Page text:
The details: The improvements include a new format and easier ways to stay notified. Group admins can add all relevant discussion words that they want to monitor within their group and receive notifications when those words are mentioned. Members who use keywords won’t know the admin has been alerted. Then the admin has the option to immediately react by either deleting the mention or allowing it to go through.


Facebook Can Be Ordered To Remove Posts, Europe’s Top Court Rules

According to The New York Times, a former leader of Austria’s Green Party sought to have Facebook remove scathing remarks about her from a user’s personal page.

Why it matters: Big internet platforms like Facebook may be tasked with more responsibility to patrol their sites for content ruled illegal.
The details: The court said today that an individual country can make Facebook remove posts, photographs and videos and restrict global access to such material. Facebook criticized the ruling, saying that, “the judgement raises critical questions about freedom of expression and the role that internet companies should play in monitoring, interpreting and removing speech.”


Instagram Creates “Creators” Account To Help Foster More User Activity

The app launched a new tool today called @creators, which will provide video content tips to people who want to become more active on Instagram.

Why it matters: The tactic could encourage YouTube creators who not seeing ROI on their platform to move their efforts to Instagram.

The details: Instagram posted a series of FAQ to the @creators’ story with testimonials from actual creators using the platform. Creators can use the account to gain helpful insight into what works well. For example, tips on how to get verified, and other useful info, like the fact that 60 percent of people listen to stories on the platform with the sound on, to help them create content that resonates with viewers. 


Facebook Enables Messenger In Stories Ads

According to Marketing Land, businesses with messenger templates set up in their Facebook ads accounts can now drive Facebook, Instagram and messenger stories ad traffic to start conversations via messenger.

Why it matters: The integration is appealing for businesses with longer conversion cycles who want to increase engagement.

The details: Users can now swipe up on stories ads via the “Send Message” call-to-action to start a conversation with the brand without leaving the app they’re in.


Twitter Rolls Out Spam, Abuse Filter For Direct Messages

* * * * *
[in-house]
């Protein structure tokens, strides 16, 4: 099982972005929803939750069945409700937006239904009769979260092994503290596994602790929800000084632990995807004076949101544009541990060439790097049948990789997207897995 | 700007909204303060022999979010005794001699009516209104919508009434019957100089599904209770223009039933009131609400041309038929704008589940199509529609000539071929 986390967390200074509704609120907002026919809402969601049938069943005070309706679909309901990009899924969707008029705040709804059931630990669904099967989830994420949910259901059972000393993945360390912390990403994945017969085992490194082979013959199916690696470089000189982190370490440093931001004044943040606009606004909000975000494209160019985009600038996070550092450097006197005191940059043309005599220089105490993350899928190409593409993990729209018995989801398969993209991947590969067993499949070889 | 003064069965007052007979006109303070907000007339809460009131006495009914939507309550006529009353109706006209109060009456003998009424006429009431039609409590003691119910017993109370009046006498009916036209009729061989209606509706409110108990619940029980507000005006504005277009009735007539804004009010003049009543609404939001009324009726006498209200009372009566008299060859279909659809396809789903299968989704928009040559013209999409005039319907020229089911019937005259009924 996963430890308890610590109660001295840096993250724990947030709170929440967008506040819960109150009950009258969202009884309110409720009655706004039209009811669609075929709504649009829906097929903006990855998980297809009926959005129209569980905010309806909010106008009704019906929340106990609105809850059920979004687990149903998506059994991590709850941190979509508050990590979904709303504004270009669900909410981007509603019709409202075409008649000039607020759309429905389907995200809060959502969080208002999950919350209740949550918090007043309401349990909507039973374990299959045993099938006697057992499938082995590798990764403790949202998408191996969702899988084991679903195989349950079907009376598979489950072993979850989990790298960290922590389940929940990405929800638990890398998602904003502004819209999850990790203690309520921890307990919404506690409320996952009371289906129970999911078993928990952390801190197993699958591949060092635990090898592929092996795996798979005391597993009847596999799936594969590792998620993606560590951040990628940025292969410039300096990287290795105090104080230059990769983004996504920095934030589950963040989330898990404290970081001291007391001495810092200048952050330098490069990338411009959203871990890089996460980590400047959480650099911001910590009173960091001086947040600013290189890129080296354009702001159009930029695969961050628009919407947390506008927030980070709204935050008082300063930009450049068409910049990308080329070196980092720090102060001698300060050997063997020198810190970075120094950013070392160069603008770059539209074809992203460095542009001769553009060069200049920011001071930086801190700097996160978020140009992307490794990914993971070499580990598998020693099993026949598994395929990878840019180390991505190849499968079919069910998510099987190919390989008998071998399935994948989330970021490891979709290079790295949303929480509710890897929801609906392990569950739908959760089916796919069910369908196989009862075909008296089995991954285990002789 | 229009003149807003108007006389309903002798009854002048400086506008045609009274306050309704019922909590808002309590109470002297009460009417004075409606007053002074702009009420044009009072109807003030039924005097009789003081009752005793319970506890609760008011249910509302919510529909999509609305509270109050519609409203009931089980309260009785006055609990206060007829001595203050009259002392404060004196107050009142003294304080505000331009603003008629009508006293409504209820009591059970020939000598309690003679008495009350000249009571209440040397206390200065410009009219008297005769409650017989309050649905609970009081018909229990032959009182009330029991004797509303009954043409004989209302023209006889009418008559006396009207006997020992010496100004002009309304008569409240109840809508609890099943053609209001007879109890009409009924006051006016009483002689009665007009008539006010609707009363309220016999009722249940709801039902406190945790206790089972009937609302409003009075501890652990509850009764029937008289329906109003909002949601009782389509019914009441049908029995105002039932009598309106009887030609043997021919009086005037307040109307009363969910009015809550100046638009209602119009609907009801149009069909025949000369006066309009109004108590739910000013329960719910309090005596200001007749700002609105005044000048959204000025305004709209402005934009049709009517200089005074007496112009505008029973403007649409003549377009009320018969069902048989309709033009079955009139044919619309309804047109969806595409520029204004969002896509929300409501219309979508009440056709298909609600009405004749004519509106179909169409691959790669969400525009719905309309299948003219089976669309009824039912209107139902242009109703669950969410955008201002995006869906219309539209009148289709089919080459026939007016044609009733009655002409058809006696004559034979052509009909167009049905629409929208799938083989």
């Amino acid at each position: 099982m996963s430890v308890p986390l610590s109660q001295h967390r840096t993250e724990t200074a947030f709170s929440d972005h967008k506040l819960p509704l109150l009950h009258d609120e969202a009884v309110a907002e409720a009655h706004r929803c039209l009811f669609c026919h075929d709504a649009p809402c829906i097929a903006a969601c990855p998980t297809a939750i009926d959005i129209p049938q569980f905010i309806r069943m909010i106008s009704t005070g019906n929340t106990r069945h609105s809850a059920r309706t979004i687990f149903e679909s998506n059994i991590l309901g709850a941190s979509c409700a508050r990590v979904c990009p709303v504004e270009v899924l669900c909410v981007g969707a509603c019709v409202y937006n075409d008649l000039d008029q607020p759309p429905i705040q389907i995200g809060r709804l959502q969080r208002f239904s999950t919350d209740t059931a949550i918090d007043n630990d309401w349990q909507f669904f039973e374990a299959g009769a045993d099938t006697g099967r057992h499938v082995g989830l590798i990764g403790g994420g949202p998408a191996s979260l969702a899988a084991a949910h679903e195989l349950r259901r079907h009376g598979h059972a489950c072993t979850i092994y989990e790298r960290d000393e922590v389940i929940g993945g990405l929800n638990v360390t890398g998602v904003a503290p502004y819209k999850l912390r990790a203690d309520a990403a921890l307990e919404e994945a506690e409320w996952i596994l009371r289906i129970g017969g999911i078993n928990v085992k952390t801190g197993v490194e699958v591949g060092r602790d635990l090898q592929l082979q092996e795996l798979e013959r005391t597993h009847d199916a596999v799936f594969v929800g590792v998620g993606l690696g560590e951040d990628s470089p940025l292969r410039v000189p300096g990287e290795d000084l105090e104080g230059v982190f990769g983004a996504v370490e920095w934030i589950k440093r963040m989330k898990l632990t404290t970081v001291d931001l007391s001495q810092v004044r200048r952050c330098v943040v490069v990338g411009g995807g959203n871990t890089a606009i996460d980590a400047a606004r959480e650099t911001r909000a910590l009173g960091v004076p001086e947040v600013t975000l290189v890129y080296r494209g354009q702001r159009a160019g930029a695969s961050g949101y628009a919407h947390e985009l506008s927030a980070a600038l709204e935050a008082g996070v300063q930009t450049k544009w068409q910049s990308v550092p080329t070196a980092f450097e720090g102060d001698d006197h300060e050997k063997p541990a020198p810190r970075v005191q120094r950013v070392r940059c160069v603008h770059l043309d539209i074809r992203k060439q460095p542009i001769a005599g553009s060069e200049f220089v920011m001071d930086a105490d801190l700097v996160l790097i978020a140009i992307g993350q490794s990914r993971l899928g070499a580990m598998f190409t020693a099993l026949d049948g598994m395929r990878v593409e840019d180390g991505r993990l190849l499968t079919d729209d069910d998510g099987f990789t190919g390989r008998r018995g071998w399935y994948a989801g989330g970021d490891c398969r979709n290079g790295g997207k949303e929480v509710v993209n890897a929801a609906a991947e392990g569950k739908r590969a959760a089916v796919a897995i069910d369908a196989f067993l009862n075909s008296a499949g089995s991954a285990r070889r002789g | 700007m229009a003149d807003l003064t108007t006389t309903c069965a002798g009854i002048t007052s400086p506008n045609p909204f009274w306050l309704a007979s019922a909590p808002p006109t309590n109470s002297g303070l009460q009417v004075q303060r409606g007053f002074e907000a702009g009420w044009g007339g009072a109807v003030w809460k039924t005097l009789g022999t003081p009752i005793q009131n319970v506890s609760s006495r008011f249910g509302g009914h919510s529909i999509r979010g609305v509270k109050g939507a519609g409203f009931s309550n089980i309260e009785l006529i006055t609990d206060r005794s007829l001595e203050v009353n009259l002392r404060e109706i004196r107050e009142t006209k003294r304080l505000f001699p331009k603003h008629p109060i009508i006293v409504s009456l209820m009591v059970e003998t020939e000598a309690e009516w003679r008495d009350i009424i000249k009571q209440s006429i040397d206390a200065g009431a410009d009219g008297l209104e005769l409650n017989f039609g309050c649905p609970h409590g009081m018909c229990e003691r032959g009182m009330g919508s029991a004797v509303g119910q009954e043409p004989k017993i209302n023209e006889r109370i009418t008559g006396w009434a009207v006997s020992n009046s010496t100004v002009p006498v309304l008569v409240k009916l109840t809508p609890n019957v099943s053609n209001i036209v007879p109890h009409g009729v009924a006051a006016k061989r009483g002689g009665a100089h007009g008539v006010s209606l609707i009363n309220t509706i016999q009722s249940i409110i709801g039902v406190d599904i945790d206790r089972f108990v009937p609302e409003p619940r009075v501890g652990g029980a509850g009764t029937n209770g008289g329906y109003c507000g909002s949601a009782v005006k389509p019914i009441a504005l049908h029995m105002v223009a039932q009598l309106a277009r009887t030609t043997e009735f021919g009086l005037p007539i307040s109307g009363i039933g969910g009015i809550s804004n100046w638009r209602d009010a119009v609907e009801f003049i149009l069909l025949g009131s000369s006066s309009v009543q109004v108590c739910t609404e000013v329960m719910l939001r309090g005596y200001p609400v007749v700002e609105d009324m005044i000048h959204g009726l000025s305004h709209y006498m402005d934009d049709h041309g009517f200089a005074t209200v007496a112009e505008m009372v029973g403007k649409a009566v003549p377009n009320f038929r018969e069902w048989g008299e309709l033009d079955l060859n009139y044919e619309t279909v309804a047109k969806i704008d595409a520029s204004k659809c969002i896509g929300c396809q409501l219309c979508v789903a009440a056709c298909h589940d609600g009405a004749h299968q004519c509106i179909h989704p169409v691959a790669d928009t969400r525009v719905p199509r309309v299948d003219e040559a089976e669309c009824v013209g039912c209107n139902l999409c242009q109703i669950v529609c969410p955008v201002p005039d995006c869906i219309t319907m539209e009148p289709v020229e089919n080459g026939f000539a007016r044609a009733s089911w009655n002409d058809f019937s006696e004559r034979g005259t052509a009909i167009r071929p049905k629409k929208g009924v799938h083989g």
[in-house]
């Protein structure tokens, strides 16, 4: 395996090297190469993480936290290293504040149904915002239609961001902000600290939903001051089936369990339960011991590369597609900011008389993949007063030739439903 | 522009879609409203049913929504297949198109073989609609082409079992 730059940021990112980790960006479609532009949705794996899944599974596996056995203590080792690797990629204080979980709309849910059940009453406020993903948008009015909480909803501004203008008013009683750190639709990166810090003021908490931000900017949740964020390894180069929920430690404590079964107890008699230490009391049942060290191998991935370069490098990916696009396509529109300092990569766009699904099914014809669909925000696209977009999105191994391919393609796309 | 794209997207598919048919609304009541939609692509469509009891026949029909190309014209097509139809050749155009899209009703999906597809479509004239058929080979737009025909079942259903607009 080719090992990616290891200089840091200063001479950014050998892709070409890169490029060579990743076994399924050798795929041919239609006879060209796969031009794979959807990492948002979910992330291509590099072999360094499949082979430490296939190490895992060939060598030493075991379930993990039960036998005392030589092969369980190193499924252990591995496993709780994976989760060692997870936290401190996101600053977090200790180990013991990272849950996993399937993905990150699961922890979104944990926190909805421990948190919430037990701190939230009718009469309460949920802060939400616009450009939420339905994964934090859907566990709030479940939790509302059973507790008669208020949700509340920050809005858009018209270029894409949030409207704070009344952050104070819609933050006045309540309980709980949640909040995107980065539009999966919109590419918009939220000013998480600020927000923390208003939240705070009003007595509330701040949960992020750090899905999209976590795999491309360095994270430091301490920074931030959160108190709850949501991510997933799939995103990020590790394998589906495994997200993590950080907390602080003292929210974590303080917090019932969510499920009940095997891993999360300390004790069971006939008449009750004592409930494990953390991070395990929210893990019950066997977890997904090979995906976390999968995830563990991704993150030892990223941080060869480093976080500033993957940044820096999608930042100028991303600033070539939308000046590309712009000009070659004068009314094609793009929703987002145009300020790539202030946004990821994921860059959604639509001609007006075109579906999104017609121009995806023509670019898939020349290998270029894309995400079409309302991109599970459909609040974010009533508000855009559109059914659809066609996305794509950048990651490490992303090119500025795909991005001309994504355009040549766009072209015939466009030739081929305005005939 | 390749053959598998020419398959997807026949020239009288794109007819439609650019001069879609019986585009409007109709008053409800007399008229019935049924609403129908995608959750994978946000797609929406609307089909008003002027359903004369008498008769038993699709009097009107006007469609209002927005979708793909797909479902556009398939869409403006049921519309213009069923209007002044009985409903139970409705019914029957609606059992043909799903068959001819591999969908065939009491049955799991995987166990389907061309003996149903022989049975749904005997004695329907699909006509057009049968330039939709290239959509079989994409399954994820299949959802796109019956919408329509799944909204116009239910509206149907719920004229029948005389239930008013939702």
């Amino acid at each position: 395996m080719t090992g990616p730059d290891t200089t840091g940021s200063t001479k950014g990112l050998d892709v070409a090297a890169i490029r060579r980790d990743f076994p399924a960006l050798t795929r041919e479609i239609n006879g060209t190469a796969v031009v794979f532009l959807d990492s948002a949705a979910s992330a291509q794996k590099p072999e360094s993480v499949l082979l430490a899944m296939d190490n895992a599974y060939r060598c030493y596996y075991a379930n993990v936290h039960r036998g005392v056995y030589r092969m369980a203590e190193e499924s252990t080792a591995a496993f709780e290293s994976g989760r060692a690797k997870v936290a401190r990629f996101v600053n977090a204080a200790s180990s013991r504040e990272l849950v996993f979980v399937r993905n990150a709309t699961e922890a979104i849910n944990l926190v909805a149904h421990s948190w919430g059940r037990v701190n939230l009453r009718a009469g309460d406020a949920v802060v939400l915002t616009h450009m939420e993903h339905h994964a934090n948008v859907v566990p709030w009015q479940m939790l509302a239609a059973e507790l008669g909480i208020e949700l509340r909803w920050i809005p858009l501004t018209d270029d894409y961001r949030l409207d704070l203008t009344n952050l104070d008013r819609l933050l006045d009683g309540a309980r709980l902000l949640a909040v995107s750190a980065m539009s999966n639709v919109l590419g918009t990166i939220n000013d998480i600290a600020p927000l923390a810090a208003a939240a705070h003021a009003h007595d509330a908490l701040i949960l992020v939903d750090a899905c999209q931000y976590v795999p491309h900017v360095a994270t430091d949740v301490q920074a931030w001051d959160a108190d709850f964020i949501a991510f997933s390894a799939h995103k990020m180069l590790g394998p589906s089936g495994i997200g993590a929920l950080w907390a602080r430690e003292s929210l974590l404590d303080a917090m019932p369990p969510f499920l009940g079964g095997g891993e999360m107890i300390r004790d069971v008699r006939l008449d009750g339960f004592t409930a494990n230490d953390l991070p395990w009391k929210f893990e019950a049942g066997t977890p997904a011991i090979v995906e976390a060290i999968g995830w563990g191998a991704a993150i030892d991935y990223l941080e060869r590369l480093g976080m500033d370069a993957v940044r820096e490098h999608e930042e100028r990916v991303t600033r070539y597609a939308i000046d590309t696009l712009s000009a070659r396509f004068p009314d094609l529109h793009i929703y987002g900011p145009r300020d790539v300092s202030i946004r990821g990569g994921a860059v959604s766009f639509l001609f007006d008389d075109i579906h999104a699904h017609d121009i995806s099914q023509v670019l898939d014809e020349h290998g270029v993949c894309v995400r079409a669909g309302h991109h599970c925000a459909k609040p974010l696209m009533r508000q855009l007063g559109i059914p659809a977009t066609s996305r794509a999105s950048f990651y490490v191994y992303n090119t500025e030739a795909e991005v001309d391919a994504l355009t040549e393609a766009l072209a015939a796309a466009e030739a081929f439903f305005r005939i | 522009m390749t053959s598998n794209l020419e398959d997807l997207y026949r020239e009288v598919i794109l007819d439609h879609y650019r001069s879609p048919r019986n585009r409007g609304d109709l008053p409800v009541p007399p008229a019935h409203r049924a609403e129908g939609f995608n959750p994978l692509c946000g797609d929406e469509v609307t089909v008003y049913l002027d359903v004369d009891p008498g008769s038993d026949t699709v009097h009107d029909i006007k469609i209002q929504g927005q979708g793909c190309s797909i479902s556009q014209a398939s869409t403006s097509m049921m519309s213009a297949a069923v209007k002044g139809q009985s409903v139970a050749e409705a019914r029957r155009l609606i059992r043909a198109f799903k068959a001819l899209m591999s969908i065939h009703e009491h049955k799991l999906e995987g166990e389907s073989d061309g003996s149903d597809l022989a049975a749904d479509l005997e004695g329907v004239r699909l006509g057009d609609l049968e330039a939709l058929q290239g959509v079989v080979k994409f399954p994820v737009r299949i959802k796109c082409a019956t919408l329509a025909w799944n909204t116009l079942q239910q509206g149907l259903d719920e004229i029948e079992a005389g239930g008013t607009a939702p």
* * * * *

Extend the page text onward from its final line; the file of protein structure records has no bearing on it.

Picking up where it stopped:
Twitter has launched a feature that filters direct messages deemed offensive, available on Twitter’s iOS, Android and web apps.

Why it matters: Unsolicited messages and content on Twitter are commonplace, leading to criticism that the platform is an unsafe place that lacks tools to protect its users. The latest spam and abuse filter may reduce these qualms.

The details: The filter adds a new section to the “additional messages” inbox, where DMs from users you don’t follow go. When you click on it, messages containing potentially offensive content have their previews hidden. Users can also delete the messages without opening them first.


Instagram Makes Anti-Bullying Tool Available To Everyone

After testing the feature, Instagram finally launched a tool called “Restrict” that lets users block individuals and make all future comments from them invisible to the public.

Why it matters: “Restrict” mode comes after the app announced it was testing an artificial intelligence (AI) feature that warns people against leaving negative comments. The latest move, which will give users more control over their experience, is part of Instagram’s National Bullying Prevention Month efforts which will happen all through October.

The details: Should a user decides to restrict someone, the tool will make comments invisible to third-party Instagrammers, but the bully will still be able to see their own comments. 


LinkedIn Is Most Trusted Social Platform For The Third Year Running

The third annual Digital Trust Report 2019 from Business Insider Intelligence revealed that early adopters trust LinkedIn the most for the third straight year, followed by Pinterest and Instagram.

Why it matters: Earning digital trust is critical for brands because it impacts the way customers engage with ads on social media. Respondents said elements such as frequency of fake news, a sense of community, data privacy and relevant ads have a moderate to very high impact on whether they engage with social media ads.